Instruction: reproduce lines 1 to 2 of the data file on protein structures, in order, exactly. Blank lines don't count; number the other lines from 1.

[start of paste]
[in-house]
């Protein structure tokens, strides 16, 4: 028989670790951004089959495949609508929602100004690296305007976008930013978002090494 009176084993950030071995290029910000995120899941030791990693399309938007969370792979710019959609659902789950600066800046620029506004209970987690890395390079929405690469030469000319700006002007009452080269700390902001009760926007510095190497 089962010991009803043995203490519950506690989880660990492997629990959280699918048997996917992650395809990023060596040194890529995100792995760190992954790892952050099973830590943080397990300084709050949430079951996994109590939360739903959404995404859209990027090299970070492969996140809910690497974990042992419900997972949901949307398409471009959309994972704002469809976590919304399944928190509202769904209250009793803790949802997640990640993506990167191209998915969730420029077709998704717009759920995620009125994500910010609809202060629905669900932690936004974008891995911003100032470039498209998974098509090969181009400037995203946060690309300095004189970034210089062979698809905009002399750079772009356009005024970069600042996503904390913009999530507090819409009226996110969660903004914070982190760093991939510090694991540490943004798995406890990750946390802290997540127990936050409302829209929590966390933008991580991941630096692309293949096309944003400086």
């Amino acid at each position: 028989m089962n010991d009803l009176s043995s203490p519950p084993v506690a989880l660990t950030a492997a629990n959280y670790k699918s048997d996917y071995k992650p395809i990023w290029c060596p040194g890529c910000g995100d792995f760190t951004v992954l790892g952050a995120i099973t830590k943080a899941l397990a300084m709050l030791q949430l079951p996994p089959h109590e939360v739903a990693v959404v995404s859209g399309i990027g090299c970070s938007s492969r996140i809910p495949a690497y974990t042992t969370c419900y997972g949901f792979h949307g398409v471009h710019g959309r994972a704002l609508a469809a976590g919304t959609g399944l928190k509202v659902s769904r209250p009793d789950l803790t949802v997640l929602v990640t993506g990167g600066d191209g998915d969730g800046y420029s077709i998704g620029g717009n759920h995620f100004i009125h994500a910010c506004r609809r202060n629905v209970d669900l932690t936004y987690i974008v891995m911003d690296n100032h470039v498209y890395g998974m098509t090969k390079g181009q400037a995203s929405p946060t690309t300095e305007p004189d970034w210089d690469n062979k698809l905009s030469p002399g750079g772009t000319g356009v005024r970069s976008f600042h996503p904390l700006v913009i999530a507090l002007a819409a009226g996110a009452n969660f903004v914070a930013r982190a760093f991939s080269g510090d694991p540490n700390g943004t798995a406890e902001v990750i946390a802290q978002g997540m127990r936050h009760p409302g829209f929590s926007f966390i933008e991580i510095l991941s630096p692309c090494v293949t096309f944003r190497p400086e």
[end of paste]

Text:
[in-house]
């Protein structure tokens, strides 16, 4: 028989670790951004089959495949609508929602100004690296305007976008930013978002090494 009176084993950030071995290029910000995120899941030791990693399309938007969370792979710019959609659902789950600066800046620029506004209970987690890395390079929405690469030469000319700006002007009452080269700390902001009760926007510095190497 089962010991009803043995203490519950506690989880660990492997629990959280699918048997996917992650395809990023060596040194890529995100792995760190992954790892952050099973830590943080397990300084709050949430079951996994109590939360739903959404995404859209990027090299970070492969996140809910690497974990042992419900997972949901949307398409471009959309994972704002469809976590919304399944928190509202769904209250009793803790949802997640990640993506990167191209998915969730420029077709998704717009759920995620009125994500910010609809202060629905669900932690936004974008891995911003100032470039498209998974098509090969181009400037995203946060690309300095004189970034210089062979698809905009002399750079772009356009005024970069600042996503904390913009999530507090819409009226996110969660903004914070982190760093991939510090694991540490943004798995406890990750946390802290997540127990936050409302829209929590966390933008991580991941630096692309293949096309944003400086």